... five or six times in all the Book of God; and usually, when given him, it is either to show his greatness, or else to convince us that of duty we ought to depend upon him; and not to faint, if he be on our side, for or under any adversity, according as we are bidden in the text: "Let them that suffer according to the will of God, commit the keeping of their souls to him in well-doing, as unto a faithful creator." Shall God display his glory before ...
— The Works of John Bunyan • John Bunyan

... scare men out of their forgetfulness. The heart of man is incorrigible by fear. God, if He is little regarded in peace, is hard to come nigh to in war. If religion in peace and prosperity has not been full of His praise—of joy in Him, it is something to which adversity must drive men, and they think it as such a little disreputable, and many of the best men, richly gifted with manly excellences, tend to leave it on ...
— Thoughts on religion at the front • Neville Stuart Talbot

... pounds, that had been won, by running innumerable dangers, during the past year. His ships were overcrowded, the store of food and water was scanty, and no harbour west of the Atlantic was open to them. Under the weight of adversity, Hawkins offered 'a lesson for all time on the use of bravado, the crowning grace of every leader who does not seek it at ...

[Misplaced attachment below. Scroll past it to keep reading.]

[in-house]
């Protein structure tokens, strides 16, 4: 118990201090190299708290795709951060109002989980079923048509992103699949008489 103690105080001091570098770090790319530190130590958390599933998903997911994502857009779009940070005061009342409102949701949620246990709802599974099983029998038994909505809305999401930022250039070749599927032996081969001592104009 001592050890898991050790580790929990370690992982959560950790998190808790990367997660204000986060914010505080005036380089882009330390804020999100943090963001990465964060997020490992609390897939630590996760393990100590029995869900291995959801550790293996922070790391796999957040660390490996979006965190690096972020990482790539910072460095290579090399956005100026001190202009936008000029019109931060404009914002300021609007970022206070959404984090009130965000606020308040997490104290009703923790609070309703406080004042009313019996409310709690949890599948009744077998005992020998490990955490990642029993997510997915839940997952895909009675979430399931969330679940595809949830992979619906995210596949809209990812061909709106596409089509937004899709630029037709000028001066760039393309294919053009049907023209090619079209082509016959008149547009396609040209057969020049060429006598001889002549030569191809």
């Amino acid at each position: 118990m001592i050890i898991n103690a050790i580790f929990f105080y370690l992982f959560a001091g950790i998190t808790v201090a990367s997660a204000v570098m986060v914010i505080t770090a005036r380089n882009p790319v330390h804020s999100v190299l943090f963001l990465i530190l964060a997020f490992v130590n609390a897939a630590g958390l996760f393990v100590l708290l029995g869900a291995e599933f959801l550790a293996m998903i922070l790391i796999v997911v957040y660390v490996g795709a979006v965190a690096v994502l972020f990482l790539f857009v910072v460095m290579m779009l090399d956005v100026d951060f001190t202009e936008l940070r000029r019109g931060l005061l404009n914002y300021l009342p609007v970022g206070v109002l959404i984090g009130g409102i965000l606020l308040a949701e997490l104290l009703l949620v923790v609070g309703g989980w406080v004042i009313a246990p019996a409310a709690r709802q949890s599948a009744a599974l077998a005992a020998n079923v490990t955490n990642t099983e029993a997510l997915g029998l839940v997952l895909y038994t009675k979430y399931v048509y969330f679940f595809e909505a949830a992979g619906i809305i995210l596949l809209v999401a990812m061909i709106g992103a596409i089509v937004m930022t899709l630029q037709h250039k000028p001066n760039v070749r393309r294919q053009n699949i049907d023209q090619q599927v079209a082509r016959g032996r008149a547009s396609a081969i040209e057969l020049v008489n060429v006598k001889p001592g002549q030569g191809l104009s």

— Devon, Its Moorlands, Streams and Coasts • Rosalind Northcote

... condition of their making a submission to Episcopacy; and he wrote expressing his admiration of their heroism, and assuring them of his continual remembrance: 'I keep all my friends in my eye; I carry them in my bosom; I commend them to the God of mercy in my daily prayers.... I do not sink under adversity; I ...
— Andrew Melville - Famous Scots Series • William Morison

... marvel! I'm glad adversity hasn't soured you; but you know that you won't make enough to keep you in neckties at any business you take up. It's ludicrous to think of your running about with ...
— The Intriguers • Harold Bindloss

... of an apple tree is Pyrus Malus, of which schoolboys are wont to make ingenious uses by playing on the latter word. Malo, I had rather be; Malo, in an Apple tree; Malo, than a wicked man; Malo, in adversity. Or, again, Mea mater mala est sus, which bears the easy translation, "My mother is a wicked old sow"; but the intentional reading of which signifies "Run, mother! the sow is eating the apples." The term "Adam's Apple," which is applied to the most prominent part of ...
— Herbal Simples Approved for Modern Uses of Cure • William Thomas Fernie